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Review: All the Bright Places

All the Bright Places
All the Bright Places by Jennifer Niven

My rating: 5 of 5 stars

Finch is the kind of guy all teens are simultaneously hopeful and fearful they will fall in love with. He is unique, bordering on strange. He is the “bad boy” with good intentions. He is the cliche of the overlooked, misunderstood smart kid who manages to NOT be a cliche. Violet LONGS to be the cliche she was before her sister’s death: cheerleader, popular, snobbish, privileged. A death-wish brings them together and neither one will ever be the same, for better or worse, because of their meeting.

Violet and Finch’s story is full of humor and heartache. Niven has created a fractured kid in Finch who longs to be whole again. Violet is struggling to find a new normal and feel whole after losing her best friend-sister. In Finch, Violet finds the shove she needs to “get back on the camel”. He asks the questions everyone else is afraid to ask and won’t let her squirm out of answering. Violet gives Finch the beauty and acceptance he’s been looking for since long before his father left. The two of them find in each other that conditional but engulfing acceptance of first, true love that will leave them changed for the rest of their lives.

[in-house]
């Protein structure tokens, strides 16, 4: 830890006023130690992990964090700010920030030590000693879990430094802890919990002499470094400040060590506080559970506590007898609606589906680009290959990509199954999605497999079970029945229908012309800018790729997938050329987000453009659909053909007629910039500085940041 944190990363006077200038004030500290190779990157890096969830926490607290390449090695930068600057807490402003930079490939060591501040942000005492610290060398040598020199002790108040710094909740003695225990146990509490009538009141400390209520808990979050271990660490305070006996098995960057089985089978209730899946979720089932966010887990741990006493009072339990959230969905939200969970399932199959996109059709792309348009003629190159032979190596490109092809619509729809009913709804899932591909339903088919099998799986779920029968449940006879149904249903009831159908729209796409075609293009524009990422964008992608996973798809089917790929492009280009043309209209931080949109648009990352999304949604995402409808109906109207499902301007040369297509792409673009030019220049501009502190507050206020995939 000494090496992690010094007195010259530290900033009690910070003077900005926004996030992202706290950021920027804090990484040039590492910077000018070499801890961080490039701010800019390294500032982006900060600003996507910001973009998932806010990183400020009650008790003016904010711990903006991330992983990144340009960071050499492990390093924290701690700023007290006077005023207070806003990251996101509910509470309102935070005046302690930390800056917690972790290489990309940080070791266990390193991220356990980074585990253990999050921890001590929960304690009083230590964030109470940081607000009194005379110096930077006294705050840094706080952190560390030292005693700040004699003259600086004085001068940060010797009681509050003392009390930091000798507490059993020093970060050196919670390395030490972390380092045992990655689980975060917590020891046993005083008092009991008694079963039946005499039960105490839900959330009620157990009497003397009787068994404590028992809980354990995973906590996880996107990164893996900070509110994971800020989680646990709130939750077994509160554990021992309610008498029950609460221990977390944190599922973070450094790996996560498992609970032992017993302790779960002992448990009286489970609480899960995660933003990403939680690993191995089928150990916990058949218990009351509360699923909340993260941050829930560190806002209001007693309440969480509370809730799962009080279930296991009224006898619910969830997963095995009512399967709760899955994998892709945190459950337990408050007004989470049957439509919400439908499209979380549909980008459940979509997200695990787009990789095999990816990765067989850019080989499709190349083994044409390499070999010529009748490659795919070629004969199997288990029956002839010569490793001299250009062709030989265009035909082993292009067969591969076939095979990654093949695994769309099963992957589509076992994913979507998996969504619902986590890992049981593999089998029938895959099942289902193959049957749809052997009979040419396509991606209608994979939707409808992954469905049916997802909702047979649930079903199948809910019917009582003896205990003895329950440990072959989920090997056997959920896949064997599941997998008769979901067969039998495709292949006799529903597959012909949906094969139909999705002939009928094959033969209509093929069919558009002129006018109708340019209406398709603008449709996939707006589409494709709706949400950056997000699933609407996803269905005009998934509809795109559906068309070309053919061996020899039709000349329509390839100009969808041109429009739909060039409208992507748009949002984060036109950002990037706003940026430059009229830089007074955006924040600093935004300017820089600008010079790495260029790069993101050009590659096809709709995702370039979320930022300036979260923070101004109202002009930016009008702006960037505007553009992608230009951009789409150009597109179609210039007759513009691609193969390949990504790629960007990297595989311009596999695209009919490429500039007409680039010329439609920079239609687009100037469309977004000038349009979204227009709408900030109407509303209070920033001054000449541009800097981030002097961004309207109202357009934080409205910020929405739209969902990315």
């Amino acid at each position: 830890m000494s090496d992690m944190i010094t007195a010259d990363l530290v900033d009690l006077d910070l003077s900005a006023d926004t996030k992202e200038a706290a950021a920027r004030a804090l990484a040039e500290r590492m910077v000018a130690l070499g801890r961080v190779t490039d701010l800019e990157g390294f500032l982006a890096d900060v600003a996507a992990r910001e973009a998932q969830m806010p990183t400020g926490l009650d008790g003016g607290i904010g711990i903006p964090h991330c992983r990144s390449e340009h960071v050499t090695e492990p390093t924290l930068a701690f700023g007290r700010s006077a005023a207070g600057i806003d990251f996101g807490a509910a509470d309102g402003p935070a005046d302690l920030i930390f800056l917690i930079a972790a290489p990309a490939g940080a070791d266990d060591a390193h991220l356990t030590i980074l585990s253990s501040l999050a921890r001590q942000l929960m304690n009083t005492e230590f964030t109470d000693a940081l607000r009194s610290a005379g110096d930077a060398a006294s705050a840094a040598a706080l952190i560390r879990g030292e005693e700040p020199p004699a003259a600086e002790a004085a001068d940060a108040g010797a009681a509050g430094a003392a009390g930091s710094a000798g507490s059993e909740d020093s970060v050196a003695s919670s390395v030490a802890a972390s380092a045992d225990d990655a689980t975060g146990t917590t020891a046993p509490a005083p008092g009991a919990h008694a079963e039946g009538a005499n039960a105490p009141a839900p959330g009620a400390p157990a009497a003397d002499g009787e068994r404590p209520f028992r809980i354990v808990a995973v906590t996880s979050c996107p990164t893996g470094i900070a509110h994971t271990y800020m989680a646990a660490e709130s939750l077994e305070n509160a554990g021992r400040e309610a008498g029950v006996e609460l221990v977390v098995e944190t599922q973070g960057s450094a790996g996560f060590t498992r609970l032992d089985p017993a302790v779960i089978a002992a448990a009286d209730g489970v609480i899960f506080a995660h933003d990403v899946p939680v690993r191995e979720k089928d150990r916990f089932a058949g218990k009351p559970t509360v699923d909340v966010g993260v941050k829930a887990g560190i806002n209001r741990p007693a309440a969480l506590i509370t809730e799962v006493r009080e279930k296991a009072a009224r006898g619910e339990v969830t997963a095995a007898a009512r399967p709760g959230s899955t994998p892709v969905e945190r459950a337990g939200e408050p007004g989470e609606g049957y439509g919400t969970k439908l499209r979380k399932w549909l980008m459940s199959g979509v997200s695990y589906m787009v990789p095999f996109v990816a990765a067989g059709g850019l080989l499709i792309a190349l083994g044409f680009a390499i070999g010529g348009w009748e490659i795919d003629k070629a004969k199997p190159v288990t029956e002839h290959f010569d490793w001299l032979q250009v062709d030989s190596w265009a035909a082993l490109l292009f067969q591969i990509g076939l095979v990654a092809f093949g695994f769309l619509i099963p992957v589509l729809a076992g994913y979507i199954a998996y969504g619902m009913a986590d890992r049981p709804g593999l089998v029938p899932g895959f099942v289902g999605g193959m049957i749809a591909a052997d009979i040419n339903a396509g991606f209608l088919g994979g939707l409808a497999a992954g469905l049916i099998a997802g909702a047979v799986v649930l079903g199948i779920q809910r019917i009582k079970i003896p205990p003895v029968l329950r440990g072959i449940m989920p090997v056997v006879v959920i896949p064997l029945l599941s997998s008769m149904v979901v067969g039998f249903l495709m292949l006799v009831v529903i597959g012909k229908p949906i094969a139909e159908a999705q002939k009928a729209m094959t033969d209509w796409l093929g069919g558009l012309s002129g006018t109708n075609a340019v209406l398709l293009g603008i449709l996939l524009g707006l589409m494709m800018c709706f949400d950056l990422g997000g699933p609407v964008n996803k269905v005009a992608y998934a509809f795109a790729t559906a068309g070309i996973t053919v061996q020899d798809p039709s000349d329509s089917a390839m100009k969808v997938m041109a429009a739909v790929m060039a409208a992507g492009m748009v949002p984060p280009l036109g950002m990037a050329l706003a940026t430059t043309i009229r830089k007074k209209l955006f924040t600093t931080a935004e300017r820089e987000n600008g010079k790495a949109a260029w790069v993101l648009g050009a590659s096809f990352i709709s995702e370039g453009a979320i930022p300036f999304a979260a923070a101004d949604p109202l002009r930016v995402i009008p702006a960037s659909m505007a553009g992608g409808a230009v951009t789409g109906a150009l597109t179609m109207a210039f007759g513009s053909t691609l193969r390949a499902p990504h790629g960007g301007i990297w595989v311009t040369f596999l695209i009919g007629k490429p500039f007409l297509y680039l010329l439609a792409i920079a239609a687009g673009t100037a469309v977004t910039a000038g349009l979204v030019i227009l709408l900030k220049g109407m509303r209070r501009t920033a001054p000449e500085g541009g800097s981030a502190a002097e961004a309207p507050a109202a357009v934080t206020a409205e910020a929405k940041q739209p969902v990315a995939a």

I spent the two and a half days reading this marveling over the quotable lines and humor provided by Finch. He has a wisdom that seems to always come with a skewed perspective on life. People who live as bright and hot and immediate as Finch seem to light up the dark corners that those of us at normal speed seem to miss. Much like Pudge looking for the Great Perhaps, Finch and Violet are looking for All the Bright Places that will remind them that they’re alive and young and infinite. The world in which Finch lives is one that I want to create for myself and my children and my students.

Ultimately heartbreaking (I did the ugly cry), Finch and Violet’s story spirals with the “impending, weightless doom” of the Blue Flash. Through the split narration, readers see both sides of their journey and the ways in which we lie to one another and to ourselves. But it leaves readers with the sense that wandering, experiencing, and loving are the keys to truly finding your path.

SIMILAR TITLES: Looking for Alaska by John Green, Papertowns by John Green, Rats Saw God by Rob Thomas, Twisted by Laurie Halse Anderson

View all my reviews

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